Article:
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Civil Wars

4.0 out of 5 stars 10 customer reviews

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Product details

  • Unknown Binding
  • Publisher: Clarendon (1902)
  • ASIN: B0018X2BQY
  • Average Customer Review: 4.0 out of 5 stars  See all reviews (10 customer reviews)
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Format: Paperback
Appian's account of the Roman Civil Wars seems to be a much ignored text. He wasn't a witness to the events like Caesar, and he wasn't a great biographical writer like Plutarch. Yet his work stands as the only unbroken account of the years 133 to 70 BC, making his history a rather special one.

The book doesn't end in 70 BC, but rather it covers everything to the defeat of Sextus Pompeius, Pompey Magnus's son. Along the way Appian describes the revolt of Spartacus, the Catiline conspiracy, the rise and fall of the First Triumvirate, Julius Caesar's crossing of the Rubicon, and the rise of the Second Triumvirate and the terrible proscriptions that followed.

Appian isn't the best writer of the Classical World, but his book is still worth a read. John Carter's translation is good, and he also provides an introduction where he re-evaluates Appian's work as an 'impressive conception'.

If you have an interest in those pivotal years that ended with the death of the Republic, then this book is a must read. It can be difficult to get into but if you persist you will be rewarded. A thoroughly impressive work of ancient scholarship.
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Format: Paperback Verified Purchase
Classic of ancient history, well translated & full of useful lessons about how the marvellously democratic Roman Republic (510-49 bc) was destroyed by its own successful imperialism & the conflicting ambitions of rival military dictators.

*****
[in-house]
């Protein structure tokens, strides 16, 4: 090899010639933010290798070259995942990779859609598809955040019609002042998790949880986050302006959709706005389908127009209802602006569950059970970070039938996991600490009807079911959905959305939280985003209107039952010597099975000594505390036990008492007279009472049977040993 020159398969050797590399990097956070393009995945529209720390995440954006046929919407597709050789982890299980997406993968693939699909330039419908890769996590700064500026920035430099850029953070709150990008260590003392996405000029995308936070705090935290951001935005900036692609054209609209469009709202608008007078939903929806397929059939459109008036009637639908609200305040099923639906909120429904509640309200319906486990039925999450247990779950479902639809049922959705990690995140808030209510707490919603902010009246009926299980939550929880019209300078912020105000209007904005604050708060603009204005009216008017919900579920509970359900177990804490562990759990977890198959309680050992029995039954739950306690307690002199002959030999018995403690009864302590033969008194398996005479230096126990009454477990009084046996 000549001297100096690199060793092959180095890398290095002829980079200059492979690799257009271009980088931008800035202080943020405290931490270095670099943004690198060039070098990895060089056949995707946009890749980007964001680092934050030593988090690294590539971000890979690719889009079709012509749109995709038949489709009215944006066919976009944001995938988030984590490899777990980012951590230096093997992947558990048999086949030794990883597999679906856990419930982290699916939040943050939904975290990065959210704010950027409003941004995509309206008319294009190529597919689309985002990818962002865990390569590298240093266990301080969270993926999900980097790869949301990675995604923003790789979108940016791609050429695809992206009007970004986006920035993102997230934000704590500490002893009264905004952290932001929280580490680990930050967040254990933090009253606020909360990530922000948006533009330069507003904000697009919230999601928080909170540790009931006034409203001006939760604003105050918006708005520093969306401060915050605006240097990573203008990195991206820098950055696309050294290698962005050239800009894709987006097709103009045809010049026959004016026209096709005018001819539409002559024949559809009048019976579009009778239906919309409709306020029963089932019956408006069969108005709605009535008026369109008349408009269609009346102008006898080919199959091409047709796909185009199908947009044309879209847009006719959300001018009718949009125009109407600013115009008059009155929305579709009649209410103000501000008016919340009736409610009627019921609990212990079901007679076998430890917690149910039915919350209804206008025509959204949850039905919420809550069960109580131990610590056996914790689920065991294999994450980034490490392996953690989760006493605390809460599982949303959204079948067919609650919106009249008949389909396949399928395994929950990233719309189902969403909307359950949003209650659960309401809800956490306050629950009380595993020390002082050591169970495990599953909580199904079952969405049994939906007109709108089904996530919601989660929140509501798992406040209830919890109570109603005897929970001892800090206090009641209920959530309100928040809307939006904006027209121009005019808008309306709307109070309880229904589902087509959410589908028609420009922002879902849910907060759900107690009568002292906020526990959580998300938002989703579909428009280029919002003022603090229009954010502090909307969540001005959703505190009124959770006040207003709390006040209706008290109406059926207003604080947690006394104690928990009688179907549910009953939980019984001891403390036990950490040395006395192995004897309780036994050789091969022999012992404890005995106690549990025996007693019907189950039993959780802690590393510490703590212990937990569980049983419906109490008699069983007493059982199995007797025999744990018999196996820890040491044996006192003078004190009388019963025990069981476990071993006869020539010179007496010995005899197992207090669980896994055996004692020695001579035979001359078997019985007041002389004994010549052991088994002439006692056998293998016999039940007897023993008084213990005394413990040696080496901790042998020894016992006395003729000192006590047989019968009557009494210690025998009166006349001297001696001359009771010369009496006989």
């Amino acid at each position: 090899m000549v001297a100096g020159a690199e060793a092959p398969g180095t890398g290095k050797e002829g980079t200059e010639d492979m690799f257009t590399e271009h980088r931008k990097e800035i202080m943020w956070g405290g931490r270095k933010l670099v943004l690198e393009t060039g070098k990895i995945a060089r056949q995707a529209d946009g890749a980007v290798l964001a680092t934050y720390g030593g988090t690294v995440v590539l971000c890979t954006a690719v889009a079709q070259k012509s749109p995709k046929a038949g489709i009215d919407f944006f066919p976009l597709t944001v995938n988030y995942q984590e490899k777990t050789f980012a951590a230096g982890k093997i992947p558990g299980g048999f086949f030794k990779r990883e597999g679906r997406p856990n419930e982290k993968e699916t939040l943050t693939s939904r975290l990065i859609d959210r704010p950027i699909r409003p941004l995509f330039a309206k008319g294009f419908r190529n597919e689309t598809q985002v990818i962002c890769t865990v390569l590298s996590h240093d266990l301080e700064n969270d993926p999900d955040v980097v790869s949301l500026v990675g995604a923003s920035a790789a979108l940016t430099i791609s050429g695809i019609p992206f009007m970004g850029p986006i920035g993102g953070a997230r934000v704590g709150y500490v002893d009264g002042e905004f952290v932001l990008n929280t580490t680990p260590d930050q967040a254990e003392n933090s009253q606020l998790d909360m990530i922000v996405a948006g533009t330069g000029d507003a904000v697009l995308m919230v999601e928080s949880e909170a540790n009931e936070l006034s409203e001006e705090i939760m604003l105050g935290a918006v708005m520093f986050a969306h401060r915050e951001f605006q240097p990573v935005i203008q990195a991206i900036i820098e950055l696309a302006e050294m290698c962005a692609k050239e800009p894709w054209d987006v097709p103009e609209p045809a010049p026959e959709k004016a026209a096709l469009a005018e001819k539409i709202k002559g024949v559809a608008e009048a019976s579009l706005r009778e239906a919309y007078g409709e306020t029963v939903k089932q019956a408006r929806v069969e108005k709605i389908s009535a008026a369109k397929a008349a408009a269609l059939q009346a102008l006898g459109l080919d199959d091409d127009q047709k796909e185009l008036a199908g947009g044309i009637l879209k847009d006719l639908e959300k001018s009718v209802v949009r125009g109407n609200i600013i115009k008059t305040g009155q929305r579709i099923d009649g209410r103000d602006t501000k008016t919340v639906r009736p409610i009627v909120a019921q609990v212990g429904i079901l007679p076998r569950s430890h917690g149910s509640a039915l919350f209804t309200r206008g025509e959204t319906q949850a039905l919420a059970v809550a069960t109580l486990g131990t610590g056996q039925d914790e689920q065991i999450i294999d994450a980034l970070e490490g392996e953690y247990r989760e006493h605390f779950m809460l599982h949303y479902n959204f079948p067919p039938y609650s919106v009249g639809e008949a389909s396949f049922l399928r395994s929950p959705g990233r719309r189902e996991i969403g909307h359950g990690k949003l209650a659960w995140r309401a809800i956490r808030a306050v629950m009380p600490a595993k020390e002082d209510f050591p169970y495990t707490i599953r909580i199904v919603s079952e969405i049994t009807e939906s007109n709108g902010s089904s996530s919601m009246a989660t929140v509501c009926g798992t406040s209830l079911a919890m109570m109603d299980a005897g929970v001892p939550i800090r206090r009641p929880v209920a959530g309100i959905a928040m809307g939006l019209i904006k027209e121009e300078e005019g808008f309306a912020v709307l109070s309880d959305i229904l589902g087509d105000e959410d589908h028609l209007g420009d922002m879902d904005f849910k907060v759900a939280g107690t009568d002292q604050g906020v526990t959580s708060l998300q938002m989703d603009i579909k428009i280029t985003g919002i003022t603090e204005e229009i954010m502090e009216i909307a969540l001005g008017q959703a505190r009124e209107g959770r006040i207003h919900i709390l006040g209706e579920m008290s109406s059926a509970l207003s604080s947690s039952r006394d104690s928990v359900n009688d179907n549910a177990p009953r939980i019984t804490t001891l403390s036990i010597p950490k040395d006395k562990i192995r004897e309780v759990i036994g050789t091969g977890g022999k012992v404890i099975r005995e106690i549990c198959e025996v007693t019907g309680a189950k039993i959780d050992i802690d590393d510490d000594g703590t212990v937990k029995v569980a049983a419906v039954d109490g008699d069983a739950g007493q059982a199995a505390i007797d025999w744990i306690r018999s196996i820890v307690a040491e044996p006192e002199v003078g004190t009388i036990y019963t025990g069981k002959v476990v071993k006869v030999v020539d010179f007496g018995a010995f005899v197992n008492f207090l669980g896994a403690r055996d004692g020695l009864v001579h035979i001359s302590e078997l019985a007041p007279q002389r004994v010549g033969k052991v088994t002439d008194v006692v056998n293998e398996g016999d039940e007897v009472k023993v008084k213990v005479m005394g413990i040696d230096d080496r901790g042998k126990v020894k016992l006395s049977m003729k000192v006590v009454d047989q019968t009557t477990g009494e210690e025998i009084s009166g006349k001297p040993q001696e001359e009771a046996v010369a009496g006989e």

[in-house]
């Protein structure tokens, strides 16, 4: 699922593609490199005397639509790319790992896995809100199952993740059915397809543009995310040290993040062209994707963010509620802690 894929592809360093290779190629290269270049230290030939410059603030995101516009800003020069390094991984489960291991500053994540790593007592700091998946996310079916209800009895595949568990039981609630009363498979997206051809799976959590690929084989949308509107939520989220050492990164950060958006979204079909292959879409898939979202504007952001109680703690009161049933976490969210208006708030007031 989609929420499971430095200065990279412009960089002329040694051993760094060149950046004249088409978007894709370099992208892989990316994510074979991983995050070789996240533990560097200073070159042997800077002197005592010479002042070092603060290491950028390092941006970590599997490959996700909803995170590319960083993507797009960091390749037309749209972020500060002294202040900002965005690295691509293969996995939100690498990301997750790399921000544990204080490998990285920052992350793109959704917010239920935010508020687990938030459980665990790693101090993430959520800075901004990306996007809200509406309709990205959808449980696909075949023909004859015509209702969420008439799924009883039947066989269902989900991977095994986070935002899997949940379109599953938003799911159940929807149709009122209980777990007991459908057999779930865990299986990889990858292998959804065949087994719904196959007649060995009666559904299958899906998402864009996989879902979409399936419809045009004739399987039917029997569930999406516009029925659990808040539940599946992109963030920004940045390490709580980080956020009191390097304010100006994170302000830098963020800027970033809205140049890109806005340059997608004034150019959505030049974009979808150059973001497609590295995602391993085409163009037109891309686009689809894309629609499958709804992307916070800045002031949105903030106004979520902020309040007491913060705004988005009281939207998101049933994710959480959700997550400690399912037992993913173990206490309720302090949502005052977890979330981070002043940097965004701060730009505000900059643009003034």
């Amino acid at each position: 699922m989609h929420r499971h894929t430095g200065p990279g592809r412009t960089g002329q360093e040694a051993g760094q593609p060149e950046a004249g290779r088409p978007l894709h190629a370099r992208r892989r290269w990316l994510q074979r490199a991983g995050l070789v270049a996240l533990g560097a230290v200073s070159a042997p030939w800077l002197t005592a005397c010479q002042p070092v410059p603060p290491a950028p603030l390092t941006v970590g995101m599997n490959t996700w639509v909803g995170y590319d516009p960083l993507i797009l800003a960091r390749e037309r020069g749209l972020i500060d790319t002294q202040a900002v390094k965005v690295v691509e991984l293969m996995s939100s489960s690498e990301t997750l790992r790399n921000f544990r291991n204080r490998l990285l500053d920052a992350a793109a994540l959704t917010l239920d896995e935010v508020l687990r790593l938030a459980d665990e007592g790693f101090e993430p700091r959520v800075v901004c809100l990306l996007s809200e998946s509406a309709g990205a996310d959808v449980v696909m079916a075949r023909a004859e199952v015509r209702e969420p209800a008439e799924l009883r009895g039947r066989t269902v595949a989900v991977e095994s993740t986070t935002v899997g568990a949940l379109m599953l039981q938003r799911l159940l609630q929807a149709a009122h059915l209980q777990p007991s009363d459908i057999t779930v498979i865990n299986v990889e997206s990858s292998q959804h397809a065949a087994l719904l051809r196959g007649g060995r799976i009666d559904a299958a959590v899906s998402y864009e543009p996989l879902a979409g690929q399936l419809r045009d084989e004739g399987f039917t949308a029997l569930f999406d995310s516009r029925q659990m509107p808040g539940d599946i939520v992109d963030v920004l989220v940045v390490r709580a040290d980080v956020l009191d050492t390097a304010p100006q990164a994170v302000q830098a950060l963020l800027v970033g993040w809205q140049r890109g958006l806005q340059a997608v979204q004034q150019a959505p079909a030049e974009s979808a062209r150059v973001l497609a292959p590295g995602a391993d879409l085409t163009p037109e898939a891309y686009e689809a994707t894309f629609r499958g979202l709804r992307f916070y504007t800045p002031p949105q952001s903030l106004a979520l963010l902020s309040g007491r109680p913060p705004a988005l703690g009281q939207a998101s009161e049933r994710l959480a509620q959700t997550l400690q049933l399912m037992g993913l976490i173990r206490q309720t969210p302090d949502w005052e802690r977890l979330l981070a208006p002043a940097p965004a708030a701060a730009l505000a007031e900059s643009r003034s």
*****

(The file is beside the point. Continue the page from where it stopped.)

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Format: Paperback Verified Purchase
Appian's Civil Wars forms the only surviving continuous narrative of the Roman Republic's last century. This is the period typically attributed to the fall of the Republic, and indeed Appian begins his history with the Gracchi, the violence around their tribunates marking, in his view, the origins of constitutional breakdown. That Appian begins with Tiberius Gracchus shows sophistication in discerning underlying historical causes, and an understanding of politics well beyond the narrow realm of great men. The problem is that the period of republican decline is only covered in summary fashion, and most of Appian's work describes what happened after Caesar crossed the Rubicon. Thus the 133-49BC narrative takes all of ninety pages, leaving much unanswered. Indeed, Sallust is probably a more interesting source on the late Republic, if only because he was actually a contemporary (Appian wrote two centuries after the fact; it is most likely the lack of sources that constrained his narrative).

Appian's history, however, is beautifully written (like Sallust's), and is extant on the civil wars up to 35BC. The account of the Ides of March will be of particular interest to many readers. Only one warning to the unwary: the speeches are a standard feature of classical history-writing, but it is generally assumed they are apocryphal. Appian's work also contains inevitable inaccuracies: he has the mob burn down the curia at Caesar's funeral, for example, in revenge upon the site of his murder, but as is implied in earlier chapters, Caesar had been killed in the temple of Venus belonging to Pompey's theatre, where the senate had met that day. This is, nevertheless, a must for anyone interested in the transition from Roman Republic to empire.
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Format: Paperback Verified Purchase
If you are interested in ancient Rome then this is one of the standard primary (or, to be pedantic, ancient secondary)sources. It is very easy to read so don't be put off by the fact that it is a "classic".
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Format: Kindle Edition Verified Purchase
It's OK, but this series uses a translation from 1869 and the translation was rendered differently then. I bought this for my Kindle but the Penguin Classic version by John Carter is a much easier read.
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